Its kitschy turret towering above the valley from a flattened hilltop site just east of Viña Mar, Indómita (Ruta 68, Km 64, 032/2153900, 1-hour tours 10:30 a.m., noon, 2:30 p.m., and 4 p.m. daily, US$18 pp, includes tasting of three wines) is Casablanca’s most conspicuous winery. It cultivates 200 hectares of its Chardonnay and Sauvignon Blanc whites here, but also has 400 hectares of reds—Cabernet Sauvignon, Carmenere, and Merlot—in the Maipo Valley. All are processed here, however.
In addition to its wines, Indómita’s becoming well-known for its namesake restaurant (noon–4:30 p.m. daily, entrées US$12–19), with spectacular valley views and a creative menu that’s strong on seafood but also includes regional Chilean specialties such as Patagonian lamb and grilled mahimahi from Easter Island.
On the south side of the highway, Viña Mar (Ruta 68, Km 72, 032/2754300, 10 a.m.–2 p.m. and 3:30–5 p.m., noon–5 p.m. Sun., tours with tasting US$10-14) took over the unsuccessful Cuvée Mumm champagne plant in 2002, producing fine varietals and blends from Cabernet Sauvignon, Carmenere, Merlot, Pinot Noir, Chardonnay, and Sauvignon Blanc. While it’s not what it once was—it’s much better—it still makes sparkling wines via champenoise and charmat methods.
Viña Mar is located on the south side of the highway. There is a branch of Viña del Mar’s Italian institution, Ristorante San Marco, on the grounds.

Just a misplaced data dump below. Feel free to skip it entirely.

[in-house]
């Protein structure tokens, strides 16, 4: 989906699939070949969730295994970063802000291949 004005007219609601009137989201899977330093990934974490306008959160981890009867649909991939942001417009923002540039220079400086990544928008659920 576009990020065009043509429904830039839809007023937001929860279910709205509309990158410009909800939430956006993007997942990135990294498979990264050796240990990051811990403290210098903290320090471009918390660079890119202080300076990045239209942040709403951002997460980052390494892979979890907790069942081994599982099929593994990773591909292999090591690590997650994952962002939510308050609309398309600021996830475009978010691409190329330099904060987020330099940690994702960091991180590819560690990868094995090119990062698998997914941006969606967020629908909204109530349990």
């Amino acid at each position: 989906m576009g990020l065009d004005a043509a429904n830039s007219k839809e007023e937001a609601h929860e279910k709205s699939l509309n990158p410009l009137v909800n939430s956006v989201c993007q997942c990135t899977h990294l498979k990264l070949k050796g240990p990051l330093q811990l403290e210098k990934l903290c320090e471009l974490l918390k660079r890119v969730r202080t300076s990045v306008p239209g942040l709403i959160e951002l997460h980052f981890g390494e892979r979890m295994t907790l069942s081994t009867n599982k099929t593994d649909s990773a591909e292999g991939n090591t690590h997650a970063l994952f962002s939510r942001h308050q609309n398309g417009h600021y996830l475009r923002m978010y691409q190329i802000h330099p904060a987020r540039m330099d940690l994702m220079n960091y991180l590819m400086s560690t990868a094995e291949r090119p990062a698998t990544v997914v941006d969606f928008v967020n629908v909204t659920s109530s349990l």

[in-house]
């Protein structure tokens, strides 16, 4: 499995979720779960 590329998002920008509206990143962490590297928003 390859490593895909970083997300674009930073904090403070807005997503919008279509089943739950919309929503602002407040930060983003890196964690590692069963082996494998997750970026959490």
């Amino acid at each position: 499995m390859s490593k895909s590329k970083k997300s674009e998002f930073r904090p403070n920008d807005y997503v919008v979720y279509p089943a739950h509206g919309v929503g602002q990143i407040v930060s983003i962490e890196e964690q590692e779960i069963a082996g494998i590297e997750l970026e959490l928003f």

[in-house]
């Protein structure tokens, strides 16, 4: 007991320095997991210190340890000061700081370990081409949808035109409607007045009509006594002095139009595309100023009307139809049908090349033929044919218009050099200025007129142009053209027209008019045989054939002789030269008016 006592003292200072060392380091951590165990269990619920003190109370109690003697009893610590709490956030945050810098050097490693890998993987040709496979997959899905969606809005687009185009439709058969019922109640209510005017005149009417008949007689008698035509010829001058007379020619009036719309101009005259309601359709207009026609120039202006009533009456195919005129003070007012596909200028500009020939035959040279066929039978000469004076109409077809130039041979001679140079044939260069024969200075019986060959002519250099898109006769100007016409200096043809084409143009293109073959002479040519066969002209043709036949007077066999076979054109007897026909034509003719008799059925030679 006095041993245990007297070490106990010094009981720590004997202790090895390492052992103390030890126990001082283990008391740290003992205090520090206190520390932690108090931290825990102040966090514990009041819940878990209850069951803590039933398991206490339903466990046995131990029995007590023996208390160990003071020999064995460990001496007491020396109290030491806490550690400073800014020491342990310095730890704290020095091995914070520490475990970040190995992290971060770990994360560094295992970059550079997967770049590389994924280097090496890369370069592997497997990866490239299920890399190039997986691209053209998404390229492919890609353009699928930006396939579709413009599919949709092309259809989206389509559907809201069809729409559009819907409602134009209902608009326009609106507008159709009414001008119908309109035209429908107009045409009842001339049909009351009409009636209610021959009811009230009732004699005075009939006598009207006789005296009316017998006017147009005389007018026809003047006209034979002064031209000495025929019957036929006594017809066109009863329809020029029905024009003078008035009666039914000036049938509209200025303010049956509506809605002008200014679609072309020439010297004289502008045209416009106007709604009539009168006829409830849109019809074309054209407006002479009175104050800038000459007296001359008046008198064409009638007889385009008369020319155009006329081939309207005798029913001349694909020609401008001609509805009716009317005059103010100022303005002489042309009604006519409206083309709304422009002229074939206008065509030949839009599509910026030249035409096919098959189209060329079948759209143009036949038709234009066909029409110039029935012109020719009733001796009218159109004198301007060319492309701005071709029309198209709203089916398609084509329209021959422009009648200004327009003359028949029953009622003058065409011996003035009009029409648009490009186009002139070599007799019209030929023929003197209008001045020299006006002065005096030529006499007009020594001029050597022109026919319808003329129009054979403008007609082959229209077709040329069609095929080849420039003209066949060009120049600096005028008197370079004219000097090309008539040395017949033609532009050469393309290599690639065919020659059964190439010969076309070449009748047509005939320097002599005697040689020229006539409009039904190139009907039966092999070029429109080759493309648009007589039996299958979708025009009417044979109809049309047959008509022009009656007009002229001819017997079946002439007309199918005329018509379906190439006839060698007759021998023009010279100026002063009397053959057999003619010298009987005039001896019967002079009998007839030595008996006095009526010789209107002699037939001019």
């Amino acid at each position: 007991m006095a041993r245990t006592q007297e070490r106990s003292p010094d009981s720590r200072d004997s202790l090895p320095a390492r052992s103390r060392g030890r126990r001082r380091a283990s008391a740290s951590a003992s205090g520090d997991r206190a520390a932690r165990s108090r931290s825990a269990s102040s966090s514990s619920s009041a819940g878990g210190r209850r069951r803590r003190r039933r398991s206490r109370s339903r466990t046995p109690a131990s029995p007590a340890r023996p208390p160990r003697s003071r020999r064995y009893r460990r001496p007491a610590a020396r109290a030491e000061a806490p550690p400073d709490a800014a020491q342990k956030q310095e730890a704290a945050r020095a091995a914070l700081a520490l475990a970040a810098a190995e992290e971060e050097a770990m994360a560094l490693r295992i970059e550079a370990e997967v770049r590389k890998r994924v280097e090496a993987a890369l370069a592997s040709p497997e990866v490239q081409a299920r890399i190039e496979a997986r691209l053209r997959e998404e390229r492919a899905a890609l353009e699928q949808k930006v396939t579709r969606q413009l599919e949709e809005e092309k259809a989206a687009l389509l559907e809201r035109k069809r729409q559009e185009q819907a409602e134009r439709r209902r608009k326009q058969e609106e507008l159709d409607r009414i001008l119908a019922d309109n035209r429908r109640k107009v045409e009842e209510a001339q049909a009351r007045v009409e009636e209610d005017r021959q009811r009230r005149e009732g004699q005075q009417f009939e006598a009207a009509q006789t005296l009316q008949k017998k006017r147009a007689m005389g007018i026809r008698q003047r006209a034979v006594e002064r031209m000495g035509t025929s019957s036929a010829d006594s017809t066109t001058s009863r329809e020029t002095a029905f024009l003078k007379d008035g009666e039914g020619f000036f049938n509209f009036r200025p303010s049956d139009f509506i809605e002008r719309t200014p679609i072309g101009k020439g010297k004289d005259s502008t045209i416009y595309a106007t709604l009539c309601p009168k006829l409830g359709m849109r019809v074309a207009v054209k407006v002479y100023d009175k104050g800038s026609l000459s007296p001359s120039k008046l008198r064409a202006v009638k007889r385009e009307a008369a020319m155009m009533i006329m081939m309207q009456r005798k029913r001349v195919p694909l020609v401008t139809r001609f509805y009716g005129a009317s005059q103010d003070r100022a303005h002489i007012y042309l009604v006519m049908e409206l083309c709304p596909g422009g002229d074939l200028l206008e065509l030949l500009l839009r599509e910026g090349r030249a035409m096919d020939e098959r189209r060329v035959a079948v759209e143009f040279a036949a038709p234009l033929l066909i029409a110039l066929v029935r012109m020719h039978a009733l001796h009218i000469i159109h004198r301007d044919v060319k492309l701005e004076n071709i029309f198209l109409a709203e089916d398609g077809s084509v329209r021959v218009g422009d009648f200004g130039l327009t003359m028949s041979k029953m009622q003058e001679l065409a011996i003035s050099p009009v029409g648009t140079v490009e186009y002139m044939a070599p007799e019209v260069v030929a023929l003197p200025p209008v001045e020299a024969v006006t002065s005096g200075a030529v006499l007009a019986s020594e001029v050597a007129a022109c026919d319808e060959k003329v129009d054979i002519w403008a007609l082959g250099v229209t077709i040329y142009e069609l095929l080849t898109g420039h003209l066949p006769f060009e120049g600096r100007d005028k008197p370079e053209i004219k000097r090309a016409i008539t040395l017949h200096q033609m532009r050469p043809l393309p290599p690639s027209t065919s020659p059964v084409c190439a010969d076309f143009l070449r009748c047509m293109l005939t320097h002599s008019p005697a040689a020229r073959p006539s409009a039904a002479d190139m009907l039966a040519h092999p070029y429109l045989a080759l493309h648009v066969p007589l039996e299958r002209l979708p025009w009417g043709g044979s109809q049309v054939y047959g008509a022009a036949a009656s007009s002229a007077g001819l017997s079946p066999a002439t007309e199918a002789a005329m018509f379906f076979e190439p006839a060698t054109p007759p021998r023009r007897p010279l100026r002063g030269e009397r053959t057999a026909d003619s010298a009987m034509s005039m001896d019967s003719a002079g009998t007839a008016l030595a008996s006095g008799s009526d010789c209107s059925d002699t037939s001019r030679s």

Discreetly built into a San Antonio Valley hillside southwest of Casablanca, Matetic is a glisteningly modern winery that produces organic Pinot Noir and Syrah, a Merlot/Malbec blend, Sauvignon Blanc, and Chardonnay. Sprawling over the coast range, the scenic grounds contain a crumbling early winery bursting with antique equipment that should become a museum.
Viña Matetic (Fundo El Rosario, Lagunillas, 02/5952661) is open for guided tours and tastings; make reservations 24 hours in advance. In addition to the winery, it operates the stylish La Casona (02/5858197, US$400–500 s, US$500–630 d), an adobe guesthouse with palm-studded gardens. Accommodations include dinner for two, with wine, at its restaurant Equilibrio (09/8920-2066, Tues.–Sun.).
Tours at Viña Matetic are offered at 10 a.m., 11 a.m., 11:30 a.m., 12:30 p.m., 3 p.m., and 3:30 p.m. Tues.–Sun., starting at US$20 pp.
Immediately west of the Zapata tunnel, Viña Veramonte (Ruta 68, Km 66, 032/2329924) is a 1,000-hectare vineyard surrounded by a 10,000-hectare greenbelt. Run by the Huneeus family, who also operate the Napa Valley’s Franciscan Vineyards, it produces Sauvignon Blanc, Cabernet Sauvignon, Carmenere, and Merlot, but its pride is the Primus premium blend of the three reds.
Led by well-informed guides, Veramonte’s tours (not always available in English) visit the production facilities and vineyards, but also its museum of antique presses, corkscrews, and other wine technology. They end with a generous tasting, at shaded picnic tables, that includes several varietal and reserve wines, including the Primus, as well as goat, parmesan, and sheep cheeses, with crackers and nuts to accompany them. In addition, Veramonte’s on-site wine shop carries, books, souvenirs, and premium agricultural products.
On the north side of the highway, Viña Veramonte offers tours at 10:30 a.m., 11:30 a.m., 12:30 p.m., and 3 p.m. weekdays; 10:30 a.m., 11:30 a.m., and 12:30 p.m. Sat. Apr.–Nov admission US$18 pp, tours US$10 pp.
Excerpted from the Fourth Edition of Moon Chile.